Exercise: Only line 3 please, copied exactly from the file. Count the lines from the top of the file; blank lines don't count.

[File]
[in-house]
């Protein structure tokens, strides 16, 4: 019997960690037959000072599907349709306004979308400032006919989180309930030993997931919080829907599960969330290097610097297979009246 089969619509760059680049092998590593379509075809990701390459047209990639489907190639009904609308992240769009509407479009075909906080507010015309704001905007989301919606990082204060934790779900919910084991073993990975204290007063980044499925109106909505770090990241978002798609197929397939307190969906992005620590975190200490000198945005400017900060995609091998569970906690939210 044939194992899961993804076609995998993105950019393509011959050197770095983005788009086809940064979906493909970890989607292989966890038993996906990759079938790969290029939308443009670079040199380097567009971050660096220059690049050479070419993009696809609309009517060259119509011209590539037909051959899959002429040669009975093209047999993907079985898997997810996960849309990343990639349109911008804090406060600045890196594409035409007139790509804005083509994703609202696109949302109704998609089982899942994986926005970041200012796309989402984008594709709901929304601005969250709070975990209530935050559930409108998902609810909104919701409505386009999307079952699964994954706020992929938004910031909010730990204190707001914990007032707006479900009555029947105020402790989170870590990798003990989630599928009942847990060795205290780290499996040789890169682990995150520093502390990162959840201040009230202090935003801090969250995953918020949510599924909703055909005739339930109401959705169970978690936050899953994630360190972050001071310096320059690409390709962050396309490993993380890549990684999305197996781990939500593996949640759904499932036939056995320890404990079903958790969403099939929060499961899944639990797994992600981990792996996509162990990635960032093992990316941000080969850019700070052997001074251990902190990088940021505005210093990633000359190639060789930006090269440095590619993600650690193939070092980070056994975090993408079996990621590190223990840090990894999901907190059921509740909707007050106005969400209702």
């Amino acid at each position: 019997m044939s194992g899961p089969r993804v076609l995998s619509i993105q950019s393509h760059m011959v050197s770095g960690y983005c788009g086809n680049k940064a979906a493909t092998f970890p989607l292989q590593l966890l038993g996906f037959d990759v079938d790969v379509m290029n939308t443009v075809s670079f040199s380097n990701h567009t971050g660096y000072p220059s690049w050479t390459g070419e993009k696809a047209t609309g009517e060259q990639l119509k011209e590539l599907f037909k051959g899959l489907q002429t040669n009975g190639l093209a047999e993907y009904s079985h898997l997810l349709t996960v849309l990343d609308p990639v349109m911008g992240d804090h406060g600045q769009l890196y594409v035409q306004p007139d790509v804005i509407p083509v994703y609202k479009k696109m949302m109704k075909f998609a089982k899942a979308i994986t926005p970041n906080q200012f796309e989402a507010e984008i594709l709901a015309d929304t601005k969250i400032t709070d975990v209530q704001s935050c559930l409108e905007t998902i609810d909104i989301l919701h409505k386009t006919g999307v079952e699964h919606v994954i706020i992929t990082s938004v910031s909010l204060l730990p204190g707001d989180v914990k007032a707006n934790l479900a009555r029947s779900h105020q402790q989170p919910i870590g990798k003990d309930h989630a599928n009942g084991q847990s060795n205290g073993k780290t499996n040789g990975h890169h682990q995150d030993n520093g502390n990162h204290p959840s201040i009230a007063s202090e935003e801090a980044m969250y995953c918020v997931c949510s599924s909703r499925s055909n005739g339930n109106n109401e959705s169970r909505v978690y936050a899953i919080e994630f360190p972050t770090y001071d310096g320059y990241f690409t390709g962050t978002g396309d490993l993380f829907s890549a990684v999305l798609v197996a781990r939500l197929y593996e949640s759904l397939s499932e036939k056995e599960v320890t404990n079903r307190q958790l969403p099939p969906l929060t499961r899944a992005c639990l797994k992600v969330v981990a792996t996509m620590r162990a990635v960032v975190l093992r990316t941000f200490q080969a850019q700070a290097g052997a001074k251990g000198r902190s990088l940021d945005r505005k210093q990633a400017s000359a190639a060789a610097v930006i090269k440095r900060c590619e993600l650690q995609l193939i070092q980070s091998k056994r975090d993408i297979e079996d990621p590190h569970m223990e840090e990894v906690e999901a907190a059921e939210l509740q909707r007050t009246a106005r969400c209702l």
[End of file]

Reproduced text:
């Amino acid at each position: 019997m044939s194992g899961p089969r993804v076609l995998s619509i993105q950019s393509h760059m011959v050197s770095g960690y983005c788009g086809n680049k940064a979906a493909t092998f970890p989607l292989q590593l966890l038993g996906f037959d990759v079938d790969v379509m290029n939308t443009v075809s670079f040199s380097n990701h567009t971050g660096y000072p220059s690049w050479t390459g070419e993009k696809a047209t609309g009517e060259q990639l119509k011209e590539l599907f037909k051959g899959l489907q002429t040669n009975g190639l093209a047999e993907y009904s079985h898997l997810l349709t996960v849309l990343d609308p990639v349109m911008g992240d804090h406060g600045q769009l890196y594409v035409q306004p007139d790509v804005i509407p083509v994703y609202k479009k696109m949302m109704k075909f998609a089982k899942a979308i994986t926005p970041n906080q200012f796309e989402a507010e984008i594709l709901a015309d929304t601005k969250i400032t709070d975990v209530q704001s935050c559930l409108e905007t998902i609810d909104i989301l919701h409505k386009t006919g999307v079952e699964h919606v994954i706020i992929t990082s938004v910031s909010l204060l730990p204190g707001d989180v914990k007032a707006n934790l479900a009555r029947s779900h105020q402790q989170p919910i870590g990798k003990d309930h989630a599928n009942g084991q847990s060795n205290g073993k780290t499996n040789g990975h890169h682990q995150d030993n520093g502390n990162h204290p959840s201040i009230a007063s202090e935003e801090a980044m969250y995953c918020v997931c949510s599924s909703r499925s055909n005739g339930n109106n109401e959705s169970r909505v978690y936050a899953i919080e994630f360190p972050t770090y001071d310096g320059y990241f690409t390709g962050t978002g396309d490993l993380f829907s890549a990684v999305l798609v197996a781990r939500l197929y593996e949640s759904l397939s499932e036939k056995e599960v320890t404990n079903r307190q958790l969403p099939p969906l929060t499961r899944a992005c639990l797994k992600v969330v981990a792996t996509m620590r162990a990635v960032v975190l093992r990316t941000f200490q080969a850019q700070a290097g052997a001074k251990g000198r902190s990088l940021d945005r505005k210093q990633a400017s000359a190639a060789a610097v930006i090269k440095r900060c590619e993600l650690q995609l193939i070092q980070s091998k056994r975090d993408i297979e079996d990621p590190h569970m223990e840090e990894v906690e999901a907190a059921e939210l509740q909707r007050t009246a106005r969400c209702l």